The Japanese-French consortium that agreed to build a nuclear power plant in Turkey is set to abandon the project, a former nuclear inspector at the International Atomic Energy Agency said in an analysis for Greek newspaper Kathimerini on Thursday.
The plant, set to be built with four reactors in Sinop province along the Black Sea, was to be Turkey’s second nuclear power plant, following Akkuyu, currently under construction in cooperation with Russia’s Rosatom.
In 2013, Turkey signed a contract with Atmea , a Japanese-French consortium comprising Mitsubishi Heavy Industries and Areva, for the construction of the Sinop plant, which included a build-operate-transfer scheme
According to a preliminary agreement, Atmea would own 51 percent of the Sinop plant, while Turkish state utilities company EUAS would take 49 percent and Engie, a French firm, would operate it.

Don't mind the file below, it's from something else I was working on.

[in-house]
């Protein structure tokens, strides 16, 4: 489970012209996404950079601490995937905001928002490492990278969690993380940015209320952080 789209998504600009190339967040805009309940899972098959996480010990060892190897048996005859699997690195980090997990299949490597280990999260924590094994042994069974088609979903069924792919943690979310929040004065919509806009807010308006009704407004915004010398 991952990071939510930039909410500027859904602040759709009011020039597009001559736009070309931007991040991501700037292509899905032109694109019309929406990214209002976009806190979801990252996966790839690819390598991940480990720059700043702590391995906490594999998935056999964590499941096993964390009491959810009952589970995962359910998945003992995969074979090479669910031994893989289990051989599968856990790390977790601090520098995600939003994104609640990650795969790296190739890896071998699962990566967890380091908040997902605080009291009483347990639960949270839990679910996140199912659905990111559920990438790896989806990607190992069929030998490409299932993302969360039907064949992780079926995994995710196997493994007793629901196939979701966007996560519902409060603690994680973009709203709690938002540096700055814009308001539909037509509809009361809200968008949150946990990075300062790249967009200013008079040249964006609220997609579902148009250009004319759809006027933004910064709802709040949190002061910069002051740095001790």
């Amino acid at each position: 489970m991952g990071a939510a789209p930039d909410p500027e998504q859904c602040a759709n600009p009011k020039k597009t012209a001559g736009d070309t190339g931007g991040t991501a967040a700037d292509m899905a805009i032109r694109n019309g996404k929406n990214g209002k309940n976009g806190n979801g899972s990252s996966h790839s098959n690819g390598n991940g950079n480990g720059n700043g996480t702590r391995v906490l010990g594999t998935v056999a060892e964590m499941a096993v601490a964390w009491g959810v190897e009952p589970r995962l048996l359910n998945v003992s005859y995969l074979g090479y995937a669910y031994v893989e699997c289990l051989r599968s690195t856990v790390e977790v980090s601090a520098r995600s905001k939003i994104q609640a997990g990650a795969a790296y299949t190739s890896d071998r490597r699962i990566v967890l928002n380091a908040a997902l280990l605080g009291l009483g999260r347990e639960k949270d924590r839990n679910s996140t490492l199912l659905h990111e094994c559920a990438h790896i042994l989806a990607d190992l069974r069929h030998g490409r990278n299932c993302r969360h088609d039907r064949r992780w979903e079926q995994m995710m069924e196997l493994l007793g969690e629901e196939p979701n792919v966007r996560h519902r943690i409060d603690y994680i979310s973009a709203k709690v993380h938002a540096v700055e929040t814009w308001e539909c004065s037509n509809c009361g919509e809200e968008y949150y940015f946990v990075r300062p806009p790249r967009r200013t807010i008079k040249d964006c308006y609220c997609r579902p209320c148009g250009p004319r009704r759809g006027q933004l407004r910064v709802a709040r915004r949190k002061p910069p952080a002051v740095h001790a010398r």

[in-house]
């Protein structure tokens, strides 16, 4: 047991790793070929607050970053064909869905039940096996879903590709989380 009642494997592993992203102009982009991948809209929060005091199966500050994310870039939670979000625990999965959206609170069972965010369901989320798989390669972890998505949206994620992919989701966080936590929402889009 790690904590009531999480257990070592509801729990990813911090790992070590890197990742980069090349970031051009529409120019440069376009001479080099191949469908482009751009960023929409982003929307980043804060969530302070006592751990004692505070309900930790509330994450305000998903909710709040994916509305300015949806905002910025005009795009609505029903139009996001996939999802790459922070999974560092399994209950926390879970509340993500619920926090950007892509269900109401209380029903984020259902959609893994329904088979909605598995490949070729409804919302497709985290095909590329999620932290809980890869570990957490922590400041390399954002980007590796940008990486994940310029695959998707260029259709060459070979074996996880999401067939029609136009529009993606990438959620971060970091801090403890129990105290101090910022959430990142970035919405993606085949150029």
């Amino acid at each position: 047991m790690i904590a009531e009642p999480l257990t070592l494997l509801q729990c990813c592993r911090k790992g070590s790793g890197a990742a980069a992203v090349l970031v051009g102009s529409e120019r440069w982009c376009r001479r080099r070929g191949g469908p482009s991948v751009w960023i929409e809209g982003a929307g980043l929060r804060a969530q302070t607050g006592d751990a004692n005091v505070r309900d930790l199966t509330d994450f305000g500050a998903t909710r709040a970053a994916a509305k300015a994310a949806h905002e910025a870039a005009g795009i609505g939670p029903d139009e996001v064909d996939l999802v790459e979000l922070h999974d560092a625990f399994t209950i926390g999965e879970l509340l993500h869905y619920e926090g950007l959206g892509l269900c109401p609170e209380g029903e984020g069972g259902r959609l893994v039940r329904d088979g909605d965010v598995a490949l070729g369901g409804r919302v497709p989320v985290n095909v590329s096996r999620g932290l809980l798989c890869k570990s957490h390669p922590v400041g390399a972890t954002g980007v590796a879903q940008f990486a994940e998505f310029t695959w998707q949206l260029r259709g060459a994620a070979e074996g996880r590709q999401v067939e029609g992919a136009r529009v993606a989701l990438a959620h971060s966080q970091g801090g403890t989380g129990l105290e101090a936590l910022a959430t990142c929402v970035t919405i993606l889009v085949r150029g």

Delays in launching construction have more than doubled the estimated costs, Pantelis Oikonomou, the former nuclear inspector, said, citing foreign news agencies. Tougher safety measures that came into force following the Fukushima nuclear disaster in 2011 have increased costs to $44 billion from $20 billion, while the slide of Turkey’s lira also contributed to the decision.
“It should be noted that the Turkey-Japan deal and the Turkey-Russia agreement for the construction of the Akkuyu power station in the southern province of Mersin both contain controversial clauses (articles 8 and 12 respectively) giving Ankara access to enriched uranium and plutonium,” said Oikonomou. Both materials are essential for building nuclear weapons.
In addition to the setback in Sinop, there are also delays at the construction of Akkuyu, which started in April last year. So far only the foundation for Unit 1 has been laid, according to Oikonomou.